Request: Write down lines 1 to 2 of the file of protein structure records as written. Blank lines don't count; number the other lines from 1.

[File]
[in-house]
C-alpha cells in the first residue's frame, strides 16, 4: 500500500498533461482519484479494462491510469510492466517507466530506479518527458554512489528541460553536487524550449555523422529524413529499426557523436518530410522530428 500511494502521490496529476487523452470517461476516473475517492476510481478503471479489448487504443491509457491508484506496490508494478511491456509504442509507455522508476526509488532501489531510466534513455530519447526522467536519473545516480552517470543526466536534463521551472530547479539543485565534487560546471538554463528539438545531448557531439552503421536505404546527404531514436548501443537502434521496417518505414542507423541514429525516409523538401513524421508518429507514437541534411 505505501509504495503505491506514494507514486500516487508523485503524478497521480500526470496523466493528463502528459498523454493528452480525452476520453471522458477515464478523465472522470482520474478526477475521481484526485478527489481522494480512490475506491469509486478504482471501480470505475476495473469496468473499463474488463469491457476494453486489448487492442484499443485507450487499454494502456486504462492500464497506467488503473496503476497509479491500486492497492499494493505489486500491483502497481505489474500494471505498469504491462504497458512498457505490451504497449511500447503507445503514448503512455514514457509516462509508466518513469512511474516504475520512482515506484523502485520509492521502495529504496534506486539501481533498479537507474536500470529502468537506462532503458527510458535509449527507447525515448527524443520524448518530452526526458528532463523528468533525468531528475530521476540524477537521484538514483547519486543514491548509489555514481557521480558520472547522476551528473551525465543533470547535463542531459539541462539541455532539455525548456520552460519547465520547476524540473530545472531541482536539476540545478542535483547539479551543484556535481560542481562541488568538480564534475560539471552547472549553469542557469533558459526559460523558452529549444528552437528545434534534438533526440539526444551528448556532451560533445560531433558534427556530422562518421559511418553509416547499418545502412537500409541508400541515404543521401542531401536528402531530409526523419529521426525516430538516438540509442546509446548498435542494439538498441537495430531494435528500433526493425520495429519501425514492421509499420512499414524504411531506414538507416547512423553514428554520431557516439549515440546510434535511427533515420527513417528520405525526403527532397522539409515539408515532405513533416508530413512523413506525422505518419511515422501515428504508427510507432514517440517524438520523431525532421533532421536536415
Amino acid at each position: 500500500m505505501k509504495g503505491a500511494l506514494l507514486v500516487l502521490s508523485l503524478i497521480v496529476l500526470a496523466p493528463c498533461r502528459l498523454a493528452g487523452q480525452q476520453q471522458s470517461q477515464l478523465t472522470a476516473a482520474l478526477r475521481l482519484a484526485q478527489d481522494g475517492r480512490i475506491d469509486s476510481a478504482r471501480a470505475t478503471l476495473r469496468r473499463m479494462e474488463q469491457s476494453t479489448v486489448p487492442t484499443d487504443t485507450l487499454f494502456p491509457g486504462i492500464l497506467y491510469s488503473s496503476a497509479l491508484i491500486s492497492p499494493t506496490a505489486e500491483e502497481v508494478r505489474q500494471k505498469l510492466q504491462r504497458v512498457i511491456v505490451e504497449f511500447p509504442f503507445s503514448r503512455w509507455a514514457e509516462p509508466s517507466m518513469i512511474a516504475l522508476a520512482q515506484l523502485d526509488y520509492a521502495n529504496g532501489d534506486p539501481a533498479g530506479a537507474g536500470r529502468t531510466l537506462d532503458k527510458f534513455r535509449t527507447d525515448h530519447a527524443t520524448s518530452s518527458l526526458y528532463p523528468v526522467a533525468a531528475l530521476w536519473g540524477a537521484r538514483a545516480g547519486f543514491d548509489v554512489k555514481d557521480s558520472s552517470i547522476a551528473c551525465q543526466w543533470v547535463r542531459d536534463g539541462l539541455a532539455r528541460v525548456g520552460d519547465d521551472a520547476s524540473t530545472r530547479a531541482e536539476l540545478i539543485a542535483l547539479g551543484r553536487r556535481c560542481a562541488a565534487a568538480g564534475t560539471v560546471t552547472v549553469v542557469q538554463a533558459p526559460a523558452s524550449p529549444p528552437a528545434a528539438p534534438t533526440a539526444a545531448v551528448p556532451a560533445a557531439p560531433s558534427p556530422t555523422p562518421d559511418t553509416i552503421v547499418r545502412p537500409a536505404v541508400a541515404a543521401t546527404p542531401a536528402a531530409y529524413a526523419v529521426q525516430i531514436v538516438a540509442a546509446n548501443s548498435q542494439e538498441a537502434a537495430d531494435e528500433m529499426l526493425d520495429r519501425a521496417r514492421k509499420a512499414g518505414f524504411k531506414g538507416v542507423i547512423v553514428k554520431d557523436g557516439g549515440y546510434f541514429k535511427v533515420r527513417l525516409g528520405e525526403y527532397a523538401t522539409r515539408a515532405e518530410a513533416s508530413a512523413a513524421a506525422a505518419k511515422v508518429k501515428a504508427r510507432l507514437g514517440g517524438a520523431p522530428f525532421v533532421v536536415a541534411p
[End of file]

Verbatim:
[in-house]
C-alpha cells in the first residue's frame, strides 16, 4: 500500500498533461482519484479494462491510469510492466517507466530506479518527458554512489528541460553536487524550449555523422529524413529499426557523436518530410522530428 500511494502521490496529476487523452470517461476516473475517492476510481478503471479489448487504443491509457491508484506496490508494478511491456509504442509507455522508476526509488532501489531510466534513455530519447526522467536519473545516480552517470543526466536534463521551472530547479539543485565534487560546471538554463528539438545531448557531439552503421536505404546527404531514436548501443537502434521496417518505414542507423541514429525516409523538401513524421508518429507514437541534411 505505501509504495503505491506514494507514486500516487508523485503524478497521480500526470496523466493528463502528459498523454493528452480525452476520453471522458477515464478523465472522470482520474478526477475521481484526485478527489481522494480512490475506491469509486478504482471501480470505475476495473469496468473499463474488463469491457476494453486489448487492442484499443485507450487499454494502456486504462492500464497506467488503473496503476497509479491500486492497492499494493505489486500491483502497481505489474500494471505498469504491462504497458512498457505490451504497449511500447503507445503514448503512455514514457509516462509508466518513469512511474516504475520512482515506484523502485520509492521502495529504496534506486539501481533498479537507474536500470529502468537506462532503458527510458535509449527507447525515448527524443520524448518530452526526458528532463523528468533525468531528475530521476540524477537521484538514483547519486543514491548509489555514481557521480558520472547522476551528473551525465543533470547535463542531459539541462539541455532539455525548456520552460519547465520547476524540473530545472531541482536539476540545478542535483547539479551543484556535481560542481562541488568538480564534475560539471552547472549553469542557469533558459526559460523558452529549444528552437528545434534534438533526440539526444551528448556532451560533445560531433558534427556530422562518421559511418553509416547499418545502412537500409541508400541515404543521401542531401536528402531530409526523419529521426525516430538516438540509442546509446548498435542494439538498441537495430531494435528500433526493425520495429519501425514492421509499420512499414524504411531506414538507416547512423553514428554520431557516439549515440546510434535511427533515420527513417528520405525526403527532397522539409515539408515532405513533416508530413512523413506525422505518419511515422501515428504508427510507432514517440517524438520523431525532421533532421536536415